Monday, November 24, 2008

Foreclosure Mess

Fannie and Freddie, which are now government-run entities, announced last week that they are suspending foreclosure sales until after the holidays. Read about it here, but let's paste in one little blurb:
"Freddie Mac is on track to help three out of every five troubled borrowers with Freddie Mac-owned loans avoid foreclosure this year," Freddie Mac Chief Executive David Moffett said in a statement. "Today's announcement builds on this momentum and provides a new measure of certainty to many of these families during the holidays."
A couple of comments.

The government couldn't clean up after Katrina, how does anyone expect it to be able to clean up an economic crisis so complex that it can't even be explained, let alone understood? Prediction: this will only prolong the misery both for homeowners and taxpayers.

Note the term "avoid". Government is much better at avoiding (and helping others to avoid) than it is at achieving. What's being avoided is the inevitable. Unfortunate as it is, this is the bursting of a bubble. Some people own homes that they never could and never will be able to afford. Others bought or borrowed at the top and now owe more that their home is worth. Putting the sale off until after the New Year is simply that--putting it off.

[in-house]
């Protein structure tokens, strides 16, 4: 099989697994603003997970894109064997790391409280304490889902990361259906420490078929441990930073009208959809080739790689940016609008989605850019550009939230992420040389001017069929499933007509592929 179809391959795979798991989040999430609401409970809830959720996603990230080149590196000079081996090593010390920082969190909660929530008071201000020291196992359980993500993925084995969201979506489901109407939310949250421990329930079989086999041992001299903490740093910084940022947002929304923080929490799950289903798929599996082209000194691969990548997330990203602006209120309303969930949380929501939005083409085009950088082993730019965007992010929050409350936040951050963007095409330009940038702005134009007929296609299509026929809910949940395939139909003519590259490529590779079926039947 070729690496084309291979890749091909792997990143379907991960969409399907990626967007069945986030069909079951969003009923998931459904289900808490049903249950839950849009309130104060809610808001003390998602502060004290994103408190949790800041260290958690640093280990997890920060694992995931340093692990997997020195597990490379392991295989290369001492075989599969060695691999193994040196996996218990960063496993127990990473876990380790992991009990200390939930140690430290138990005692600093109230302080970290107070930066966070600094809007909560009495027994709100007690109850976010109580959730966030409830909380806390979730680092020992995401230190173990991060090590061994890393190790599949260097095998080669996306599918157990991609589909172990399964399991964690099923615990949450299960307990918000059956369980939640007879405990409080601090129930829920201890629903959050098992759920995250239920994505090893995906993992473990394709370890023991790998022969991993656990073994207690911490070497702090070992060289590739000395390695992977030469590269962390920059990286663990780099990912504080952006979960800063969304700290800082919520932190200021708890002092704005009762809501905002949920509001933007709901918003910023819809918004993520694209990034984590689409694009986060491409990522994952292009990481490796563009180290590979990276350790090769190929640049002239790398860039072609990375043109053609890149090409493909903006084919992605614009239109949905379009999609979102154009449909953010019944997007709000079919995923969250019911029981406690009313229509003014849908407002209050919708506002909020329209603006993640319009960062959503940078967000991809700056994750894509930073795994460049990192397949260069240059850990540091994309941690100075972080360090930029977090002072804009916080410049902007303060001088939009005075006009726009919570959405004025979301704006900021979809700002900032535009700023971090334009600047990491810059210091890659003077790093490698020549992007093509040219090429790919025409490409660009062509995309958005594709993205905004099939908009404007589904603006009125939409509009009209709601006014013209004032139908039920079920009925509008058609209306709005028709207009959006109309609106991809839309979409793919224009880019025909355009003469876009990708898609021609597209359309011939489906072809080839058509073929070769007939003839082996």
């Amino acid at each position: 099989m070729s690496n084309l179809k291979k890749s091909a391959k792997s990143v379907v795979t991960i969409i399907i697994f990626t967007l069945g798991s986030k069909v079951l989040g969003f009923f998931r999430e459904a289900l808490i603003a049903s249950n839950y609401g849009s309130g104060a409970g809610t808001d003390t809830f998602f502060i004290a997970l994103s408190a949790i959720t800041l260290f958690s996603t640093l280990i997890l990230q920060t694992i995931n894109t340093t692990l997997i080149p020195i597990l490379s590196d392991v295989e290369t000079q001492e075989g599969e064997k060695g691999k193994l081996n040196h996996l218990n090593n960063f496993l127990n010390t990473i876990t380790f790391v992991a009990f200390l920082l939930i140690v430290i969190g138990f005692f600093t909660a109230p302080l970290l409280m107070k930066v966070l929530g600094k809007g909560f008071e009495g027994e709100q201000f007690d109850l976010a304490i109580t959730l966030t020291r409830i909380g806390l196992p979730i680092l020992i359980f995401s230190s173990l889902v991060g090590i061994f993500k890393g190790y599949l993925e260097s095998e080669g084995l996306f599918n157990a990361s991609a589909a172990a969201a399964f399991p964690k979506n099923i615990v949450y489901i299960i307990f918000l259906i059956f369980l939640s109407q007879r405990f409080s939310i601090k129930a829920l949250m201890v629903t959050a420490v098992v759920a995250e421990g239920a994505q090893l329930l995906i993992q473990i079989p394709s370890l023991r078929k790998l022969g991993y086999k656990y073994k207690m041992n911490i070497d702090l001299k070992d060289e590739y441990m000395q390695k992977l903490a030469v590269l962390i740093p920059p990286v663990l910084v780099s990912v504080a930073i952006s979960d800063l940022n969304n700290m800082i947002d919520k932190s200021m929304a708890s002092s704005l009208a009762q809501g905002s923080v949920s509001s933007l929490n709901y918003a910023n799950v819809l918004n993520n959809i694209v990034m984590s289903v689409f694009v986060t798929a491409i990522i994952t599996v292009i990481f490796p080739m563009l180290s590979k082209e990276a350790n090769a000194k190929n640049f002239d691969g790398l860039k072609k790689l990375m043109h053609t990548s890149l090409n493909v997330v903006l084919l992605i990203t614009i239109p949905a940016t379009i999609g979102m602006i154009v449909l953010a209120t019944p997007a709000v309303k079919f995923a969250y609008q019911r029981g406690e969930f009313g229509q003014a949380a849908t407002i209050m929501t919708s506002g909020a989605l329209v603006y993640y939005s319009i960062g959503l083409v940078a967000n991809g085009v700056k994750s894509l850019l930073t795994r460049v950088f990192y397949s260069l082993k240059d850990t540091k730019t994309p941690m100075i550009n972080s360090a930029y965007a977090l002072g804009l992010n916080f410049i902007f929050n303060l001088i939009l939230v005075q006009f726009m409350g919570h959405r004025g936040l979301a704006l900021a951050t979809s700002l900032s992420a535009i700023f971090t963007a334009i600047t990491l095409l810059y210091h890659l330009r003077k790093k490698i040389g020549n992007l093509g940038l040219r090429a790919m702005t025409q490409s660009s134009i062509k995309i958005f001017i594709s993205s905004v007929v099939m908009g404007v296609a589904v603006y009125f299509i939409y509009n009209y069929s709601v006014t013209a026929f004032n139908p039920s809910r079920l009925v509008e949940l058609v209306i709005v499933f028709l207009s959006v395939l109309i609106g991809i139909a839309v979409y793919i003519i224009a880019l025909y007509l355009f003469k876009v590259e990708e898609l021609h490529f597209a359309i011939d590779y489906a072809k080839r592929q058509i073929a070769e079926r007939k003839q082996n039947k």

As I predicted, now that the government runs Fannie and Freddie, feelings are being introduced into the decision process. Freddie now is the the business of "provid[ing] . . . new measure[s] of certainty" to delinquent borrowers. This is to be expected bc. where there is government involvement, there is politics, and where there is politics, feelings often become more important than sound economics.

Finally, this policy will encourage others to stop making payments. After all, if you and your neighbor both are under water and he has stopped paying but gets to stay in his house, why should you pay? There's no consequence.

Who knows, maybe it's better for everyone if delinquent borrowers are allowed just to squat where they are for a while. The banks certainly don't want the properties and vacancies only add to the downward spiral of real estate values in any neighborhood. On the other hand, moving folks out who can't afford to be where they are, and moving them out as quickly as possible, may be more humane and will certainly bring this mortgage mess to a speedier conclusion.

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